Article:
Anime Actor's Cocaine Arrest Proves You Should Never Do Drugs In Japan

Anime Actor's Cocaine Arrest Proves You Should Never Do Drugs in Japan

You're an adult. It's your life. Your body. Make your own choices. But if I'm going to offer one bit of advice, it's this: Don't do illegal drugs in Japan. Just don't.

Case in point: The Japanese media reported that voice actor Ai Takabe, who starred in the comedy-slice of life anime Kill Me Baby, was arrested for drug possession. According to Yahoo! News Japan, a small amount of cocaine was allegedly found at her home.

In the West, famous people get caught with drugs all the time. We're kind of used to it, no? In Japan, if you are famous and caught with drugs, your career isn't just over, but it's like you get deleted from ever existing.

Anime Actor's Cocaine Arrest Proves You Should Never Do Drugs in Japan

[via Kill Me Baby Wikia]

It is possible to make a comeback after such an arrest, but difficult. You're viewed as damaged goods. Instead of appearing in Toyota commercials, you're appearing at local pachinko parlors.

(Note: Even if you are not famous, getting arrested with drugs in Japan will totally mess up your life. If you are a foreigner, they will deport you. The drug laws are strict, and the police are not fucking around.)

2ch notes that after Takabe's arrest was announced, she was erased from the credits on the Kill Me Baby official website.

Anime Actor's Cocaine Arrest Proves You Should Never Do Drugs in Japan

[Photo via 2ch]

She's also been dropped by her agency.

Anime Actor's Cocaine Arrest Proves You Should Never Do Drugs in Japan

And even on Amazon Video, Kill Me Baby is not available.

Bandai announced that today it's no longer streaming Kill Me Baby as well as the 2009 anime Sweet Blue Flowers and the 2011 anime Wandering Son. Takabe voice characters in both.

I'm guessing the anime's creators want to steer clear of the negativity the arrest is bringing to the show. People, like Twitter user doshirogu777, have been uploading fan art, showing Agiri Goshiki, the Kill Me Baby character Takabe voices, behind bars or holding narcotics. That's probably what the show's producers were trying to avoid, even though the show aired in 2012.

Takabe hasn't been found guilty of anything yet. She's still awaiting trial. But in Japan, cops don't typically make arrests until they're certain there's a conviction — which might explain the country's astronomically high conviction rate (it might not, though). You're guilty until proven innocent.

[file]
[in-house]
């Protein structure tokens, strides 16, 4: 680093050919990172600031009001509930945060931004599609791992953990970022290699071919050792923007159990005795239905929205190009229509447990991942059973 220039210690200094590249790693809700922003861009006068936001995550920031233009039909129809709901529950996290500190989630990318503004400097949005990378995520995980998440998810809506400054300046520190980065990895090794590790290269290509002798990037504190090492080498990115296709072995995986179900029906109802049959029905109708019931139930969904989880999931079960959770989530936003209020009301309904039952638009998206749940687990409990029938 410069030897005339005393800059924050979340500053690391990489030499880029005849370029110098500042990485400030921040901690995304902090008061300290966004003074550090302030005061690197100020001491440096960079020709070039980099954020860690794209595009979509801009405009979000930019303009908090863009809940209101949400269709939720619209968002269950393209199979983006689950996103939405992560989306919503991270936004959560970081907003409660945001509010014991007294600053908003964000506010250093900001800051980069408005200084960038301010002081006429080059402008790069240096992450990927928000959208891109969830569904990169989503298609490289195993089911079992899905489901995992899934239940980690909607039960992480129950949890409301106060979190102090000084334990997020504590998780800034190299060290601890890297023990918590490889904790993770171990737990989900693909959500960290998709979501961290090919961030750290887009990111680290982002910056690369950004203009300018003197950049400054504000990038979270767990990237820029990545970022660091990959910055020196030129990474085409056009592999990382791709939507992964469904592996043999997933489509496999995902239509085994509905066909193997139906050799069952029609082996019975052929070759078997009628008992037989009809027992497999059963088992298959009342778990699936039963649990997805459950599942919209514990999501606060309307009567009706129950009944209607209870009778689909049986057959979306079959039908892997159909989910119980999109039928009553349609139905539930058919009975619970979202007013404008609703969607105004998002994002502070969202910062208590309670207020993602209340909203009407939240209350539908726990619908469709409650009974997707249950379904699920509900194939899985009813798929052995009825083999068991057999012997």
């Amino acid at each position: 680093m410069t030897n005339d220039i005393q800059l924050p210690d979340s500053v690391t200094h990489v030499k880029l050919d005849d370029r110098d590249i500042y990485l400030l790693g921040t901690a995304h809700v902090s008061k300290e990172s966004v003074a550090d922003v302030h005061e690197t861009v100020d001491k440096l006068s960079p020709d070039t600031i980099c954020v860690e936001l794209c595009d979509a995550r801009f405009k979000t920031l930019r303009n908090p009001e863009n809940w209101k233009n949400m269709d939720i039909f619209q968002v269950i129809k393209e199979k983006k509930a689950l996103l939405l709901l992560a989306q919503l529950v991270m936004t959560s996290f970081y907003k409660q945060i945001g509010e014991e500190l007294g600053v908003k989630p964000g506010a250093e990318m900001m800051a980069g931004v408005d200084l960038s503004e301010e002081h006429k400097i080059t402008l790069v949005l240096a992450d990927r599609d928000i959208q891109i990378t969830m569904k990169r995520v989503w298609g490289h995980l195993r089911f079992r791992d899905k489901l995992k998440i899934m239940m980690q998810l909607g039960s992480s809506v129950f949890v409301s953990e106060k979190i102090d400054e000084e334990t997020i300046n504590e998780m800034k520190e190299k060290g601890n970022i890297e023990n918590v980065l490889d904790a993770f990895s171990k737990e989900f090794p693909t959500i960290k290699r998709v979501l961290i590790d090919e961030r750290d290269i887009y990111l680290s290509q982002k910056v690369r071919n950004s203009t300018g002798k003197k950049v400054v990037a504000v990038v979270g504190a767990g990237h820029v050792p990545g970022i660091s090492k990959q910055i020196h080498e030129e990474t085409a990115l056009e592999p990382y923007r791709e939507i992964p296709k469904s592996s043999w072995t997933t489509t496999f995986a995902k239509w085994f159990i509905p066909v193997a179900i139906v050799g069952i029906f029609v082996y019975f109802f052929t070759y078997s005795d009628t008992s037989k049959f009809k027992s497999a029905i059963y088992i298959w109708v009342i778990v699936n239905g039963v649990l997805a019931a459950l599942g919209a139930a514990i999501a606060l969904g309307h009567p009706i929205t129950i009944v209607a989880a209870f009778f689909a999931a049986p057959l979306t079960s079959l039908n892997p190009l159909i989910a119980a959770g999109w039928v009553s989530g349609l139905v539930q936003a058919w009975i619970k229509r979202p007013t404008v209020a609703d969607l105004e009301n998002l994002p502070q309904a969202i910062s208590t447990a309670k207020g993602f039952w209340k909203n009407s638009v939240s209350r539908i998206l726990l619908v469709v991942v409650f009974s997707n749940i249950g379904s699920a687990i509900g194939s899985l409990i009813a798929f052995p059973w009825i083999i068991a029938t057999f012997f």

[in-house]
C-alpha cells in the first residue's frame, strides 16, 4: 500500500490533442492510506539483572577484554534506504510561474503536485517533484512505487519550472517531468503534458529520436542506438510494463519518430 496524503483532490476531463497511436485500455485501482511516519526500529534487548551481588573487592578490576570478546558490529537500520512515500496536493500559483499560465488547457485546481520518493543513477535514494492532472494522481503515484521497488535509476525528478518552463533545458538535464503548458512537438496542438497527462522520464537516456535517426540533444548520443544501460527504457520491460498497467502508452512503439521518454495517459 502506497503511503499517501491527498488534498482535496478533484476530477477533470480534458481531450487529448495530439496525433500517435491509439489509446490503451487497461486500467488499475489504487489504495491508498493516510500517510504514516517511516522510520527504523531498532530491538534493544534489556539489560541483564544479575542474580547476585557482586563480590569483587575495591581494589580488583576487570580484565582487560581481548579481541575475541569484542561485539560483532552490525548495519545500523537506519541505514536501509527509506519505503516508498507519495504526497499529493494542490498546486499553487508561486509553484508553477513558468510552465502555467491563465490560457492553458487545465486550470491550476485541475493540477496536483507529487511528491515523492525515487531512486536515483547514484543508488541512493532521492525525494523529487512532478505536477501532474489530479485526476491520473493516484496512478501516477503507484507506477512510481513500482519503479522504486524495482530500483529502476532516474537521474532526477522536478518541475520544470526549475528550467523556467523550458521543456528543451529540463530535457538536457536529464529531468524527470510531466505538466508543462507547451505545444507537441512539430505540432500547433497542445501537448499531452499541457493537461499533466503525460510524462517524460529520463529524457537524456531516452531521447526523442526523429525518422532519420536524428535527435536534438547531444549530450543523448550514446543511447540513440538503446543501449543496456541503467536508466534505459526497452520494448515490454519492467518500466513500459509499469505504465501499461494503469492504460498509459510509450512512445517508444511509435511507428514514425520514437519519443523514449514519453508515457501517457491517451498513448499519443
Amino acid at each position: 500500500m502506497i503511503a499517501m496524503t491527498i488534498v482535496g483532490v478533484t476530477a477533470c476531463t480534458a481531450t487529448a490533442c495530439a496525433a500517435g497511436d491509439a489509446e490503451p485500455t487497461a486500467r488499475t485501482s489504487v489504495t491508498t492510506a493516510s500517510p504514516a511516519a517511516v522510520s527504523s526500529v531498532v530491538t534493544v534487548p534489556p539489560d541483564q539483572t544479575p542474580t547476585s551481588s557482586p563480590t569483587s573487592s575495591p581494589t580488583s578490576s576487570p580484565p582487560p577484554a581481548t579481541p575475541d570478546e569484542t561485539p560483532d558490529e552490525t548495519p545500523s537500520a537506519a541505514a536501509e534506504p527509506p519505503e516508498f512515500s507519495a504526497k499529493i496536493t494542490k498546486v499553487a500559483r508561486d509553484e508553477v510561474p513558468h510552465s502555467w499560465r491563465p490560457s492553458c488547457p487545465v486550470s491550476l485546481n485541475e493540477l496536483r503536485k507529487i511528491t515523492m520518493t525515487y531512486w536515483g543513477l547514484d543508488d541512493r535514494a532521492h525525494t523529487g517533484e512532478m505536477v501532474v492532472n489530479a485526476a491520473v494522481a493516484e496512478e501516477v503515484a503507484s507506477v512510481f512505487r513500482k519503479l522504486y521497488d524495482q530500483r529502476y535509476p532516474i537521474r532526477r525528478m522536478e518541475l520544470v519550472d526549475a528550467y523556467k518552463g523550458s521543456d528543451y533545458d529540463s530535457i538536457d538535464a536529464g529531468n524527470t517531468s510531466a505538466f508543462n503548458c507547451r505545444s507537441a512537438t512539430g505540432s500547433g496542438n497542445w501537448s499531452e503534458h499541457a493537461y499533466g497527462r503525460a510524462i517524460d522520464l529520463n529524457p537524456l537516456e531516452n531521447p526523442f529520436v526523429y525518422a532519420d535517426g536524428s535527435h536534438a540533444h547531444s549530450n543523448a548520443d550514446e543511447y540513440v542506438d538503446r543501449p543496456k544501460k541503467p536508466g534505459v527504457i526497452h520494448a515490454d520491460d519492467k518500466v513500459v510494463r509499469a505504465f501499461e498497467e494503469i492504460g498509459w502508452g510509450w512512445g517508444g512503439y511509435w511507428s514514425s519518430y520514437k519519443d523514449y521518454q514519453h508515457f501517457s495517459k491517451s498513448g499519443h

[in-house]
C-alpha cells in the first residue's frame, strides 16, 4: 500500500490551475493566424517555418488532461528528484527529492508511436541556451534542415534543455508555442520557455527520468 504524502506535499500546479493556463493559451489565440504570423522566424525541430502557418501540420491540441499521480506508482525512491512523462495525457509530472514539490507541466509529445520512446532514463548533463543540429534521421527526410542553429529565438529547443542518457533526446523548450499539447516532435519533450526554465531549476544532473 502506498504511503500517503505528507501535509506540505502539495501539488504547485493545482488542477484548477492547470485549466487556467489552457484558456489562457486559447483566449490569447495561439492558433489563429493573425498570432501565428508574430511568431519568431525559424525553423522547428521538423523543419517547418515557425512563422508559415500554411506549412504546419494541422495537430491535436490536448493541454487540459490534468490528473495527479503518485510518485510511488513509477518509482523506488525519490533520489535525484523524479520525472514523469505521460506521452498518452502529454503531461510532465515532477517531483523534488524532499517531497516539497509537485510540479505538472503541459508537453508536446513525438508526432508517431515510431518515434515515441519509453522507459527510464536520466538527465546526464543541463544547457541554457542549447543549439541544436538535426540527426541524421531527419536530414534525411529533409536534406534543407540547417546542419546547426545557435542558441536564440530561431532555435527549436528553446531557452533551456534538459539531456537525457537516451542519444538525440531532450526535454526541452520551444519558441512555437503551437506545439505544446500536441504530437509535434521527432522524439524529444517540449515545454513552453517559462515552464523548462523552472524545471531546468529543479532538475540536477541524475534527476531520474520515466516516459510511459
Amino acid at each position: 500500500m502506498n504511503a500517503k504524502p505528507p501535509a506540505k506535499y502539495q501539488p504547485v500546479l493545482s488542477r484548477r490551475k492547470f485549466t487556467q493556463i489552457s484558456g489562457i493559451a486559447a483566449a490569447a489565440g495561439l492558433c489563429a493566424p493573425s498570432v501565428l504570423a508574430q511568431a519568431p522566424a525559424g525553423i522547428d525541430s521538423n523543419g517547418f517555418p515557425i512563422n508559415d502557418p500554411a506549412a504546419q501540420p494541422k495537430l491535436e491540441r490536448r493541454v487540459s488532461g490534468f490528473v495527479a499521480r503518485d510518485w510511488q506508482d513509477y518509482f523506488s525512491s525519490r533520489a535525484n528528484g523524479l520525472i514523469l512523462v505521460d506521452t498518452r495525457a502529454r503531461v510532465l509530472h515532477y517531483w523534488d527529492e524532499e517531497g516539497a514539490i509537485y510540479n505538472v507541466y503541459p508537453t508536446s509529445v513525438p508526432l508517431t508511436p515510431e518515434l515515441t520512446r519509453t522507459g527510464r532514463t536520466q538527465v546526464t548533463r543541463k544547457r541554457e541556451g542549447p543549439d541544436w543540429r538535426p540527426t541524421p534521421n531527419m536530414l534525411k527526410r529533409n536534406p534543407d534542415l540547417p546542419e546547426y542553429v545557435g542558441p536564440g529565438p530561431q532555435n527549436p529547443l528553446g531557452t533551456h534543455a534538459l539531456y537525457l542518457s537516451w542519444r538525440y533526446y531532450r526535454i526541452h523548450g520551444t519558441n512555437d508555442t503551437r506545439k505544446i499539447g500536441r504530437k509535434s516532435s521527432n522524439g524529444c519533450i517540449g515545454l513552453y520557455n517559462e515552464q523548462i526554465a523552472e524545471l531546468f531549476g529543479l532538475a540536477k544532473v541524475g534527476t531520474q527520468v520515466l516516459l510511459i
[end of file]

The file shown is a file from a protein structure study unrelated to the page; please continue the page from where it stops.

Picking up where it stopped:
Anime Actor's Cocaine Arrest Proves You Should Never Do Drugs in Japan

[Photo via 2ch]

As elsewhere around the world, we can see more broadminded approaches to drugs and drug laws, Japan is strict as ever. (Japan has a funny history with drugs. When I first arrived here around the turn of the century, however, shrooms were legal. They were made illegal shortly before the country hosted the World Cup, possibly over fears that foreigners would go bonkers.)

We've seen this play out time and time again, most recently with Aska of the popular pop duo Chage and Aska. If you are in Japan — whether you are famous or not — don't do drugs. There are many other countries that are far more hospitable to controlled substances than Japan. Try those places. Not here. At least, not now.

Top image: doshirogu777


Comments

    She's more of an idol that happened to do a couple roles in anime as a misguided attempt to promote her 'brand'. I can't remember ever hearing about any of the professional voice actors (i.e. the ones that make the bulk of their living off the work, not the idols / singers that do it on the side) being arrested for drug possession. Normally if they disappear it's because they've retired, died or are having children.

      Anise voice acting, like any voice acting, rarely provides the funds required for a drug habit. Idols on the other hand, always have tons of spare cash and people offering free samples.

    Interesting - never one this attitude towards drugs in japan.

    Korea's the same way. They do random hair sample testing for drugs and will boot foreigners for testing positive. In fact, much of Asia is like this; you can theoretically get deported for weed or shrooms in Thailand/Vietnam, even though you can purchase it almost anywhere (rarely enforced), and those SEA countries contribute significantly to global heroin production.

    I don't do drugs, and I don't judge people who do, but for the love of anything, please check your local laws before you do *anything* illegal. That applies to everything from speeding to drugs. Know your legal limits and accept the consequences before doing them.

    I don't do drugs, and I don't judge people who do, but for the love of anything, please check your local laws before you do *anything* illegal. That applies to everything from speeding to drugs. Know your legal limits and accept the consequences before doing them.

    It's actually worse than how Brian described it. Japanese law allows under certain circumstances to be held in "detention". detention is not prison, so the rules about expedient processing don't apply. You can be held in detention without charge or legal representation for up to two years.

    When they eventually get to charging you, they'll deport you if they don't think they can keep their 98% conviction rate. If they can convict you, they'll convict you, imprison you for your term, THEN deport you. There's also no difference between "hard" and "soft" drug laws. Sudafed is the same as heroine (Oh yeah, common over the counter drugs are often illegal. Anything containing Pseudo ephedrine is the same as a street drug).

    realtalk: Don't get in trouble in Japan.

    So in summary, enjoy all the sexual depravity you want... Just don't go sniffing those drugs.

    Used panty sniffing = ok
    Drug sniffing = not ok

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